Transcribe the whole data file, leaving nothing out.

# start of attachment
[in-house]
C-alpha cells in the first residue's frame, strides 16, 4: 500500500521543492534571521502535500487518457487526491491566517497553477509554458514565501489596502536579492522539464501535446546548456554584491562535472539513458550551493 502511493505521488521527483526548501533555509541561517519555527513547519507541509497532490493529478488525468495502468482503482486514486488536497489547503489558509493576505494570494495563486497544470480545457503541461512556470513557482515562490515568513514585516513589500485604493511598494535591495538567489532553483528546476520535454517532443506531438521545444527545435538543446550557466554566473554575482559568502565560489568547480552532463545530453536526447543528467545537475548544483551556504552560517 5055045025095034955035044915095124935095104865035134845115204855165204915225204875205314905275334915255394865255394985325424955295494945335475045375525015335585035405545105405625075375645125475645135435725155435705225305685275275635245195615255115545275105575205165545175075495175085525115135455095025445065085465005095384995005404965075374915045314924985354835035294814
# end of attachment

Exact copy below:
[in-house]
C-alpha cells in the first residue's frame, strides 16, 4: 500500500521543492534571521502535500487518457487526491491566517497553477509554458514565501489596502536579492522539464501535446546548456554584491562535472539513458550551493 502511493505521488521527483526548501533555509541561517519555527513547519507541509497532490493529478488525468495502468482503482486514486488536497489547503489558509493576505494570494495563486497544470480545457503541461512556470513557482515562490515568513514585516513589500485604493511598494535591495538567489532553483528546476520535454517532443506531438521545444527545435538543446550557466554566473554575482559568502565560489568547480552532463545530453536526447543528467545537475548544483551556504552560517 5055045025095034955035044915095124935095104865035134845115204855165204915225204875205314905275334915255394865255394985325424955295494945335475045375525015335585035405545105405625075375645125475645135435725155435705225305685275275635245195615255115545275105575205165545175075495175085525115135455095025445065085465005095384995005404965075374915045314924985354835035294814